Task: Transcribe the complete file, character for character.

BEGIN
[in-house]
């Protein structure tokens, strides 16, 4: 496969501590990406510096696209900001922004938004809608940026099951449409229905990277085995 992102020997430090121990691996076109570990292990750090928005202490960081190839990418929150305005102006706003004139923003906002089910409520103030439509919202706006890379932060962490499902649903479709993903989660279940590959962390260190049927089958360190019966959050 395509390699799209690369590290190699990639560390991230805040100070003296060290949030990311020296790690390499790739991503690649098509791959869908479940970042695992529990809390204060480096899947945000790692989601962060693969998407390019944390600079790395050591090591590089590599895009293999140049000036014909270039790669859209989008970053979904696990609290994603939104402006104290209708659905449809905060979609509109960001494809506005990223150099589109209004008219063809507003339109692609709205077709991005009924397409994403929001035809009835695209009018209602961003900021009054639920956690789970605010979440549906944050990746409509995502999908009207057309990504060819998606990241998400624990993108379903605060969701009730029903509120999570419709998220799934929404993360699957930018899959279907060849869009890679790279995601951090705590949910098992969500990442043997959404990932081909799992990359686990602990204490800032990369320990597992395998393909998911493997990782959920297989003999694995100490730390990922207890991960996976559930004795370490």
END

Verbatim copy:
[in-house]
């Protein structure tokens, strides 16, 4: 496969501590990406510096696209900001922004938004809608940026099951449409229905990277085995 992102020997430090121990691996076109570990292990750090928005202490960081190839990418929150305005102006706003004139923003906002089910409520103030439509919202706006890379932060962490499902649903479709993903989660279940590959962390260190049927089958360190019966959050 395509390699799209690369590290190699990639560390991230805040100070003296060290949030990311020296790690390499790739991503690649098509791959869908479940970042695992529990809390204060480096899947945000790692989601962060693969998407390019944390600079790395050591090591590089590599895009293999140049000036014909270039790669859209989008970053979904696990609290994603939104402006104290209708659905449809905060979609509109960001494809506005990223150099589109209004008219063809507003339109692609709205077709991005009924397409994403929001035809009835695209009018209602961003900021009054639920956690789970605010979440549906944050990746409509995502999908009207057309990504060819998606990241998400624990993108379903605060969701009730029903509120999570419709998220799934929404993360699957930018899959279907060849869009890679790279995601951090705590949910098992969500990442043997959404990932081909799992990359686990602990204490800032990369320990597992395998393909998911493997990782959920297989003999694995100490730390990922207890991960996976559930004795370490």